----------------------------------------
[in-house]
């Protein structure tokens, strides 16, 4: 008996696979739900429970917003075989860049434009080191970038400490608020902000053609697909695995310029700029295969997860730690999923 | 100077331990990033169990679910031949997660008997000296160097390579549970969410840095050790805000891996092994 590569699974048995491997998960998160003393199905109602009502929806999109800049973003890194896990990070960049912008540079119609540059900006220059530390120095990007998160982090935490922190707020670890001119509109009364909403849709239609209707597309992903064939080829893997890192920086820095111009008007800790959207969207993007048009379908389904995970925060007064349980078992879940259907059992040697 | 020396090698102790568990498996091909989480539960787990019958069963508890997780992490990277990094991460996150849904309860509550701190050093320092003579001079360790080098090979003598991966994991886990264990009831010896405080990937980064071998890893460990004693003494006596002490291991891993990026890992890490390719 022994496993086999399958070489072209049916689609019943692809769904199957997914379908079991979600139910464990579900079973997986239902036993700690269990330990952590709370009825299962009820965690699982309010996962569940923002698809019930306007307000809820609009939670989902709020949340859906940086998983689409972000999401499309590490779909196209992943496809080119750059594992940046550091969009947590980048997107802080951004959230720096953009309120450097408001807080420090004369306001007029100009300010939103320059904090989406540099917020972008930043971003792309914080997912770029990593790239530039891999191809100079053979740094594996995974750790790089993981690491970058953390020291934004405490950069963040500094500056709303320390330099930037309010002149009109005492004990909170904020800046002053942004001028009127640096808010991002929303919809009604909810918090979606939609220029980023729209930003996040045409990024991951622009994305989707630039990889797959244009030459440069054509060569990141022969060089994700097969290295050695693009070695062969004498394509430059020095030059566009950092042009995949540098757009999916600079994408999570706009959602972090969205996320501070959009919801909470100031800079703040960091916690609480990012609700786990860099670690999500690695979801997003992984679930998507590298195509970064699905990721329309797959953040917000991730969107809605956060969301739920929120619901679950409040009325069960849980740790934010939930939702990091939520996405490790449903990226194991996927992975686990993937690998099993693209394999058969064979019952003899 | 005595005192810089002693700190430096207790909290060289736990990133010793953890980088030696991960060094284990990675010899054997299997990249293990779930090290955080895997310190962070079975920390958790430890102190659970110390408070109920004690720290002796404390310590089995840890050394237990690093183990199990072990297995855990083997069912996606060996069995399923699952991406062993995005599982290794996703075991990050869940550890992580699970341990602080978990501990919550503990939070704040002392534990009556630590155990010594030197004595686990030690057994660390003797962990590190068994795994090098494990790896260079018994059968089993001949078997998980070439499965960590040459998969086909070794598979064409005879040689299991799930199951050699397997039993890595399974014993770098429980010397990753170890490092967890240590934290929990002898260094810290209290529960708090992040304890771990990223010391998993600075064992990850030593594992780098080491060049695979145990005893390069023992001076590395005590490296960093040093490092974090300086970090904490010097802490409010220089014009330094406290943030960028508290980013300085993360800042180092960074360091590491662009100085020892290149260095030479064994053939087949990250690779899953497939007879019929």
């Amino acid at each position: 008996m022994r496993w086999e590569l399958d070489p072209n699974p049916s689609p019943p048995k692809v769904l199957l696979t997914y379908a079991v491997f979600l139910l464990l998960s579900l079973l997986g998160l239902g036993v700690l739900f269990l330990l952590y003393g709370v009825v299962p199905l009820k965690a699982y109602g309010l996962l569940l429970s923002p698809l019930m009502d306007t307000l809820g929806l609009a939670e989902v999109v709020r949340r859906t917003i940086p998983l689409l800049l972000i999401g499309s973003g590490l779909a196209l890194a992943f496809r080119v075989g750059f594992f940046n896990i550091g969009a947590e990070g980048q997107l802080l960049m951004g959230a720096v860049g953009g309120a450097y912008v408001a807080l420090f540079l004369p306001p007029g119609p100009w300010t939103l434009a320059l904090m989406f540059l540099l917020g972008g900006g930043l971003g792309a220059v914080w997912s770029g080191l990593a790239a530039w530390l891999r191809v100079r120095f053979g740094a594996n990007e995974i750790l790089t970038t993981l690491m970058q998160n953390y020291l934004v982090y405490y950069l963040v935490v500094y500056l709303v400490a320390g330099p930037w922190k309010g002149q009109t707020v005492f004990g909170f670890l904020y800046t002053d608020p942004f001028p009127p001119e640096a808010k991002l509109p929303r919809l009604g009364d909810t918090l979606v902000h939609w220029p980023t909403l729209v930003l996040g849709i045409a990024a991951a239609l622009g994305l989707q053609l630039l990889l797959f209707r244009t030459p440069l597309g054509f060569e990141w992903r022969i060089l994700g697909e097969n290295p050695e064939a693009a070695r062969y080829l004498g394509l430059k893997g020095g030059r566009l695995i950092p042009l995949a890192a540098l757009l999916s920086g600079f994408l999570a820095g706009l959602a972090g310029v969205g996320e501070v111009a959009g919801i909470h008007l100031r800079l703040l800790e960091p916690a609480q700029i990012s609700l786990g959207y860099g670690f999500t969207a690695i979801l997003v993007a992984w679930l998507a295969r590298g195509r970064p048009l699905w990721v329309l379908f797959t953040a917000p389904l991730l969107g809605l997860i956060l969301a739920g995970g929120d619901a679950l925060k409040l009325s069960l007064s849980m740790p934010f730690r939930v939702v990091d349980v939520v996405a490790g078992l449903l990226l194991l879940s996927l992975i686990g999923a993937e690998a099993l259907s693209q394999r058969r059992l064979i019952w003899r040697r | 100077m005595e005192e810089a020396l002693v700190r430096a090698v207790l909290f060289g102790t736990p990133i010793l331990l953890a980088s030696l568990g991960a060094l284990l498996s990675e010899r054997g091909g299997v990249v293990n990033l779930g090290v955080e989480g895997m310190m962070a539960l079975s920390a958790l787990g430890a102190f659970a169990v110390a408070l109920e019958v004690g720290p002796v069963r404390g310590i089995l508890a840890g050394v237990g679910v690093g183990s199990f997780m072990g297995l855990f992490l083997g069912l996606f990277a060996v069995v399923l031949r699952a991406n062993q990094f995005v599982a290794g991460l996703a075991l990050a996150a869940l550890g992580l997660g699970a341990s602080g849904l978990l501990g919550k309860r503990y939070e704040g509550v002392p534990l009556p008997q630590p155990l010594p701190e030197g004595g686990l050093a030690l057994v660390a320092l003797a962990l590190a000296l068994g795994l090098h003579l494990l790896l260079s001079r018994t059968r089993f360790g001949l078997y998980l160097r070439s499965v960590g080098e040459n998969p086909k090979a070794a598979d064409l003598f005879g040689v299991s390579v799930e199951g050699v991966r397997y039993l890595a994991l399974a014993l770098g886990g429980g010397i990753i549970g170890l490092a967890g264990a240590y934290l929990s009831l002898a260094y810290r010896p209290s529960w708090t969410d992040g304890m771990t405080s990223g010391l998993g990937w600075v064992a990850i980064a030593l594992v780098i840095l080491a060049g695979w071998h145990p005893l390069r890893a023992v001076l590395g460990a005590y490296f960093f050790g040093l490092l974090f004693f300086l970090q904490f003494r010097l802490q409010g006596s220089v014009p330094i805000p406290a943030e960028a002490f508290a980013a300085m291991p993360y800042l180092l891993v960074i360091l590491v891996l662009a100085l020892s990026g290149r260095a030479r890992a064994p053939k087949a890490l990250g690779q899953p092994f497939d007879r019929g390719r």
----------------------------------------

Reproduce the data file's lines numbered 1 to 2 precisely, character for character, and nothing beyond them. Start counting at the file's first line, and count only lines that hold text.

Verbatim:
[in-house]
């Protein structure tokens, strides 16, 4: 008996696979739900429970917003075989860049434009080191970038400490608020902000053609697909695995310029700029295969997860730690999923 | 100077331990990033169990679910031949997660008997000296160097390579549970969410840095050790805000891996092994 590569699974048995491997998960998160003393199905109602009502929806999109800049973003890194896990990070960049912008540079119609540059900006220059530390120095990007998160982090935490922190707020670890001119509109009364909403849709239609209707597309992903064939080829893997890192920086820095111009008007800790959207969207993007048009379908389904995970925060007064349980078992879940259907059992040697 | 020396090698102790568990498996091909989480539960787990019958069963508890997780992490990277990094991460996150849904309860509550701190050093320092003579001079360790080098090979003598991966994991886990264990009831010896405080990937980064071998890893460990004693003494006596002490291991891993990026890992890490390719 022994496993086999399958070489072209049916689609019943692809769904199957997914379908079991979600139910464990579900079973997986239902036993700690269990330990952590709370009825299962009820965690699982309010996962569940923002698809019930306007307000809820609009939670989902709020949340859906940086998983689409972000999401499309590490779909196209992943496809080119750059594992940046550091969009947590980048997107802080951004959230720096953009309120450097408001807080420090004369306001007029100009300010939103320059904090989406540099917020972008930043971003792309914080997912770029990593790239530039891999191809100079053979740094594996995974750790790089993981690491970058953390020291934004405490950069963040500094500056709303320390330099930037309010002149009109005492004990909170904020800046002053942004001028009127640096808010991002929303919809009604909810918090979606939609220029980023729209930003996040045409990024991951622009994305989707630039990889797959244009030459440069054509060569990141022969060089994700097969290295050695693009070695062969004498394509430059020095030059566009950092042009995949540098757009999916600079994408999570706009959602972090969205996320501070959009919801909470100031800079703040960091916690609480990012609700786990860099670690999500690695979801997003992984679930998507590298195509970064699905990721329309797959953040917000991730969107809605956060969301739920929120619901679950409040009325069960849980740790934010939930939702990091939520996405490790449903990226194991996927992975686990993937690998099993693209394999058969064979019952003899 | 005595005192810089002693700190430096207790909290060289736990990133010793953890980088030696991960060094284990990675010899054997299997990249293990779930090290955080895997310190962070079975920390958790430890102190659970110390408070109920004690720290002796404390310590089995840890050394237990690093183990199990072990297995855990083997069912996606060996069995399923699952991406062993995005599982290794996703075991990050869940550890992580699970341990602080978990501990919550503990939070704040002392534990009556630590155990010594030197004595686990030690057994660390003797962990590190068994795994090098494990790896260079018994059968089993001949078997998980070439499965960590040459998969086909070794598979064409005879040689299991799930199951050699397997039993890595399974014993770098429980010397990753170890490092967890240590934290929990002898260094810290209290529960708090992040304890771990990223010391998993600075064992990850030593594992780098080491060049695979145990005893390069023992001076590395005590490296960093040093490092974090300086970090904490010097802490409010220089014009330094406290943030960028508290980013300085993360800042180092960074360091590491662009100085020892290149260095030479064994053939087949990250690779899953497939007879019929």